Owen: Knick more about losing life
Published 07/08/2014 | 13:15
Clive Owen has said new medical drama The Knick is more about losing lives than saving them.
The new TV show from Oscar- and Emmy-winning director Steven Soderbergh is set in Manhattan in the early 1900s - and with medical technology not so far advanced Clive warns viewers not to assume all the stories will end happily.
Clive said: "Medical dramas tend to be about people coming in very sick and doctors working hard to heal them.
"But with our pilot script, we're just four pages in and we've already lost a pregnant woman and her baby. Welcome to 1900! This is startlingly different from other medical shows in its casual brutality."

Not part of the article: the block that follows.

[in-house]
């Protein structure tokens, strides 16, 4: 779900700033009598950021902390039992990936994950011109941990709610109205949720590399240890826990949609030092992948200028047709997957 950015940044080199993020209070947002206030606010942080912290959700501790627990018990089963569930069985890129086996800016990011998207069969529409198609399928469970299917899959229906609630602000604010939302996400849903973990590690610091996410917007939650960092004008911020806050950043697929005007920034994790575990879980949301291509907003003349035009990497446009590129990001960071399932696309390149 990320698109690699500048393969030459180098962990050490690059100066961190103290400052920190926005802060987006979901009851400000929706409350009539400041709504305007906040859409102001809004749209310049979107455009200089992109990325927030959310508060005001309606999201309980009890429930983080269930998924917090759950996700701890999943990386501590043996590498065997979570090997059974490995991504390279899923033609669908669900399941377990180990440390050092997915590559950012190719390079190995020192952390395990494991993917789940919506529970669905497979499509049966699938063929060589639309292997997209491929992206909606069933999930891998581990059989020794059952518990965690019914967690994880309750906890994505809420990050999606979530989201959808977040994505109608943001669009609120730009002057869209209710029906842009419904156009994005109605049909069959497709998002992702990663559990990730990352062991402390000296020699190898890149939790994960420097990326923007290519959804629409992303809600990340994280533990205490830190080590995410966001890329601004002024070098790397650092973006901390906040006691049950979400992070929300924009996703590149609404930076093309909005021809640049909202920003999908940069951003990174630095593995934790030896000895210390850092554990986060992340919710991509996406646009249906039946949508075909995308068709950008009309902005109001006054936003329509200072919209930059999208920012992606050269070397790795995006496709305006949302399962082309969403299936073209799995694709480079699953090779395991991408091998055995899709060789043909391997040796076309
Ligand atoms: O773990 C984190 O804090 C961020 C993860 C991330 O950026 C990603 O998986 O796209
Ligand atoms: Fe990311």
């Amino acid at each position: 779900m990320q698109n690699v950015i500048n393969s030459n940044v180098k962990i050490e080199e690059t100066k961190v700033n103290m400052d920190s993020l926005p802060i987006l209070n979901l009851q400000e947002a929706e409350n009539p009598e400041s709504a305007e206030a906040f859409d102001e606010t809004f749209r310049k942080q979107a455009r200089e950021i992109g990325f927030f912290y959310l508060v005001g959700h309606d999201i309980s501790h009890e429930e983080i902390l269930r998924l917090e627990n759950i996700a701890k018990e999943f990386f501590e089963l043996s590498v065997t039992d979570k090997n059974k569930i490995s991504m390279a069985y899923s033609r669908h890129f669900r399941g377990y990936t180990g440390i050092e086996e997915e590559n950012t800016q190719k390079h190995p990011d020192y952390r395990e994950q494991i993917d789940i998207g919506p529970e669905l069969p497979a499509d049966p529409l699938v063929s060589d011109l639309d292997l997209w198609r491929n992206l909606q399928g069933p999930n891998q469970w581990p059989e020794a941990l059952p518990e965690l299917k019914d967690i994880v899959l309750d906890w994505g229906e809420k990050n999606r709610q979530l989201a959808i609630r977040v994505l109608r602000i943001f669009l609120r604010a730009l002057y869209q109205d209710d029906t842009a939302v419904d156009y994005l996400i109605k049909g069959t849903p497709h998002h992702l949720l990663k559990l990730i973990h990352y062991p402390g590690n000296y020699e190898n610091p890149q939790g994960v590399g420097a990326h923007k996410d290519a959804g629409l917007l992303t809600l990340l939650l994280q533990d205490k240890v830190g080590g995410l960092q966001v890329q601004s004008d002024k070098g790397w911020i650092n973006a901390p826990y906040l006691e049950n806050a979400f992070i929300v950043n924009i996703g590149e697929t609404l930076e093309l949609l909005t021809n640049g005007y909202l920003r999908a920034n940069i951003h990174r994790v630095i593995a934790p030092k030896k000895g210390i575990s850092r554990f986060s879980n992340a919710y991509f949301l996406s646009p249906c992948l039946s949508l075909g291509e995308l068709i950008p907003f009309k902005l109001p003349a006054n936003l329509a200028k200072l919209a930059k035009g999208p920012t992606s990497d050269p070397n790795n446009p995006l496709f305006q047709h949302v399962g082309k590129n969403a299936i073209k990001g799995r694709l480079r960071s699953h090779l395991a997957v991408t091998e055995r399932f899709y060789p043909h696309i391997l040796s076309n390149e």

But the absence of modern medicine and hygiene is a bonus for director Soderbergh - as there are not surgical masks.
"The bane of doctor shows," he said, noting with a laugh how they obscure actors' faces and muffle their speech at key moments of high drama. "Not having to use them - that's fantastic."
British Sin City star Clive plays Dr John Thackery, the hospital's world-class, hard-driving and drug-abusing chief surgeon.
Clive revealed: "Thackery is brilliant, he's abrasive, he's extremely difficult. He's very direct. I like that."
He revealed his main challenge was keeping track of his character's vacillating physical and mental state from scene to scene.
Clive said: "I kept a wall graph: 'How am I now? When did I do some cocaine last? Do I feel like I need another hit?' That issue was always going on, underlying everything while I was playing him."